ST. GEORGE – There is a skills gap in our workforce, particularly where young workers are concerned, it can be felt nationally – notable TV personality Mike Rowe has launched a nationwide campaign aimed at filling that gap – and it can be felt locally. At the same time, there is what might be called a “vision gap” in which high school students looking towards and transitioning into college and career struggle for direction and purpose.
In other cases, while parents want to give their teenagers an advantage, the price tag to do so can make it hard if not impossible. But it doesn’t have to be so; Dixie Applied Technology College has launched a program tailored for a select number of high schoolers, a program that will help them blast off into a fine and purposeful future. It begins in August and the college is accepting applications now.
Often, until learning is applied in a real-world environment students have trouble valuing it. Understanding education’s benefits sometimes comes later and time has been lost that could have been spent positioning a young person for a good job with career and earning potential.
Hands-on training in fields with ripe job markets, combined with free credit towards college degrees can help young people lock-in early, gain those income-earning aptitudes that will set them apart from their peers and benefit the needs of local employers at the same time.
As the local economy makes its march toward improvement, more and more businesses in Southern Utah are seeking qualified, well-trained employees that have the skill set and ability to keep up with today’s fast paced technology . Dixie Applied Technology College wants to help train and provide those businesses employees while furthering students’ progress toward college degrees.
A new opportunity for high school students
The nationally accredited Applied Technology College – whose three-pronged mission is to prepare students to be forward thinking, future focused and job ready – recently launched a new program designed specifically to target high school students and give them the education, training and confidence they need to jumpstart their careers as well as provide a leg up as they pursue higher education.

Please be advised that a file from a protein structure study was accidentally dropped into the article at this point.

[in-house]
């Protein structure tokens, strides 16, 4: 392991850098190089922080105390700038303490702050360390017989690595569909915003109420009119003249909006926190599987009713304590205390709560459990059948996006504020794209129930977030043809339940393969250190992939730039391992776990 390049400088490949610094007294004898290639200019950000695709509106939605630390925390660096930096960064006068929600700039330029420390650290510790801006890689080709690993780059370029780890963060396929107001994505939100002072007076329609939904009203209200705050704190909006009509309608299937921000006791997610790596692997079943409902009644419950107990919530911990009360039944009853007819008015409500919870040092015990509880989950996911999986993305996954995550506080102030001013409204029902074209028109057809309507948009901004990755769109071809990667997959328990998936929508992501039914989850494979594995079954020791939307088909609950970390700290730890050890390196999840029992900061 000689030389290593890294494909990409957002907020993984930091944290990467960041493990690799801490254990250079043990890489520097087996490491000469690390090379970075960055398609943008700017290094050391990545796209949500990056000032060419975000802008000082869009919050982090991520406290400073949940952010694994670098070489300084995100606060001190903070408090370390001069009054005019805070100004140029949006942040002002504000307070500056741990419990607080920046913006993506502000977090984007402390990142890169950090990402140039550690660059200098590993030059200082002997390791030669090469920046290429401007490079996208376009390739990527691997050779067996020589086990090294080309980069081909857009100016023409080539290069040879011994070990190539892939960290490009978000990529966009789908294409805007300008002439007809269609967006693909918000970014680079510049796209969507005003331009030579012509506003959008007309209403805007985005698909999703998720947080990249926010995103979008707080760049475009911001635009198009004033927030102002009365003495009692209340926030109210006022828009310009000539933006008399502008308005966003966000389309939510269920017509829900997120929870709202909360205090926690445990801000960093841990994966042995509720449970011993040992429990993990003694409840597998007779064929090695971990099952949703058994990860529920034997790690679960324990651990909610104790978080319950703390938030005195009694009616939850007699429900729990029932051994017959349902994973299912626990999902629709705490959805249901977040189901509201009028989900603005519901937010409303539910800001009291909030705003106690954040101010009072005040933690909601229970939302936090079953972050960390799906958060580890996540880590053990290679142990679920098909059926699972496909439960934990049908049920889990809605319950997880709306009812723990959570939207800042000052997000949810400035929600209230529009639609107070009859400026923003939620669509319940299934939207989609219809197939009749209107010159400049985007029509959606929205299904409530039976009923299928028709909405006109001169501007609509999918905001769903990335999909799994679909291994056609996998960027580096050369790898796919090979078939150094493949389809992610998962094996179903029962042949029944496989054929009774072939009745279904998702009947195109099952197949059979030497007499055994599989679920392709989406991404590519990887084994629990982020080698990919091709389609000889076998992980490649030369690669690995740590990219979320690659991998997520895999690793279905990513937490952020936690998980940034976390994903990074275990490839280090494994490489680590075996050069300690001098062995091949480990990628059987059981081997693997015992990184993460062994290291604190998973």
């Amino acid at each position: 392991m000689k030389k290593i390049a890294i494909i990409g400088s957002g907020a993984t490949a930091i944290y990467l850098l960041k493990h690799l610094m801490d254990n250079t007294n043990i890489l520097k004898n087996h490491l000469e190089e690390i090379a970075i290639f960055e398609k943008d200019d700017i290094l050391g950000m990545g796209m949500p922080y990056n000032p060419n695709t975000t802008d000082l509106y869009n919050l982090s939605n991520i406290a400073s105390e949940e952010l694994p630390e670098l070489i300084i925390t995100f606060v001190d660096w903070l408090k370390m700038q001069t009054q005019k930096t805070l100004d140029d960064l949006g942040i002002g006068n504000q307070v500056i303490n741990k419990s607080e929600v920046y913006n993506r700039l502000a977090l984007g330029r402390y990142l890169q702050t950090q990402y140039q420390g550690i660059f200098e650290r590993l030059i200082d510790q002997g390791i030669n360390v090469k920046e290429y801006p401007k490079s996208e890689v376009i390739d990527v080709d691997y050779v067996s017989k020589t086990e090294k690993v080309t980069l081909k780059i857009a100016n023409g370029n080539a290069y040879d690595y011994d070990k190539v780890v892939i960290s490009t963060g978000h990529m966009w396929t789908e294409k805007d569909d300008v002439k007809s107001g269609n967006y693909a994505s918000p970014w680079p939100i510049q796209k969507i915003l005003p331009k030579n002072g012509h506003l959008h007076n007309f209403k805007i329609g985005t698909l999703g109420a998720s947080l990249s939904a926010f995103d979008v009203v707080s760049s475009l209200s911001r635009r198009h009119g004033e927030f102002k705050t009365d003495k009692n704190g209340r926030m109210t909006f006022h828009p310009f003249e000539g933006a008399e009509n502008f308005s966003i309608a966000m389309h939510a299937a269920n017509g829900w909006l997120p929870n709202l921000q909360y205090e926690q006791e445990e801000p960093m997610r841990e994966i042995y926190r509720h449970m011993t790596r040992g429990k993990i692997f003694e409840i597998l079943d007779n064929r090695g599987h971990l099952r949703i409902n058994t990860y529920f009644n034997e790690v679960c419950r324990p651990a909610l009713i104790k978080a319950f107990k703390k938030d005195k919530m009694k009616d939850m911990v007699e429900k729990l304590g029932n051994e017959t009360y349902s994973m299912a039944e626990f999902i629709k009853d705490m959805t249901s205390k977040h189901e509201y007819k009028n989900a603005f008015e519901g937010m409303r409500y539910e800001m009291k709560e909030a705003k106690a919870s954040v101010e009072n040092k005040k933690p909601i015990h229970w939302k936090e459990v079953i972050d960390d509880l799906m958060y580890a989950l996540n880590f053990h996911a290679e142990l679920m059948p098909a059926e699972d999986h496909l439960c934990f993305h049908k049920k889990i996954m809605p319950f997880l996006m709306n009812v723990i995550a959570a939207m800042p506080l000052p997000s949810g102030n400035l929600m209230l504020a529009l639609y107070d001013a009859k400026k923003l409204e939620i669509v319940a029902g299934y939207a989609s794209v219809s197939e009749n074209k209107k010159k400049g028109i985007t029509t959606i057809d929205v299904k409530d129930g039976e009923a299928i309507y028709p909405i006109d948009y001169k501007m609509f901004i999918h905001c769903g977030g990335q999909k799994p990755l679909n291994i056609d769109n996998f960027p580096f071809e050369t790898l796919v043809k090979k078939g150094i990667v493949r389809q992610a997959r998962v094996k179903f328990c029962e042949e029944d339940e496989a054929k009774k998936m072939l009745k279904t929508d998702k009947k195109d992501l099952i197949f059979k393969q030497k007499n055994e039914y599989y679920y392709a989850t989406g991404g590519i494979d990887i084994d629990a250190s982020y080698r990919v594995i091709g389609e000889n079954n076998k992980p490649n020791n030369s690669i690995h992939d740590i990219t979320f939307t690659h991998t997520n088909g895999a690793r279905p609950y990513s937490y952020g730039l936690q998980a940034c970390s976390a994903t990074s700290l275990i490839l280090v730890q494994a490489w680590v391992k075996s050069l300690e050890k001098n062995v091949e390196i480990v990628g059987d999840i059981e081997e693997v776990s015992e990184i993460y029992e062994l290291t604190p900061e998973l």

Designed in conjunction with local manufacturing and information technology companies, the AM STEM Manufacturing and IT programs will give students what Vic Hockett, vice president of DXATC, calls a kinetic, or hands-on learning approach to studying the four educational focuses of today’s industries; Science, Technology, Engineering and Math.
“Studies have shown that when you engage in kinetic learning you retain 80 percent of the knowledge,” Hockett said, “so all of our programs are kinetic learning, you tie your minds and your hands to the task and that is how you retain your knowledge.”
In addition to receiving hands-on training, the new programs are offering a three-tiered educational track. Graduating students will receive their High School Diploma, a certificate from DXATC and 30 credits toward their degree at Dixie State University. They follow the regular school year schedule then, after graduation in May, they are eligible for a paid internship in which they work four days a week and continue at DXATC one day a week in leadership skills classes.
It is what the technology college likes to call “credits to the third power.”
The idea for the STEM programs came from a real and immediate need by the manufacturing and information technology industries who approached DXATC with the demand to have more high school students who are highly skilled and trained, ready to enter the workforce with practical knowledge, Hockett said.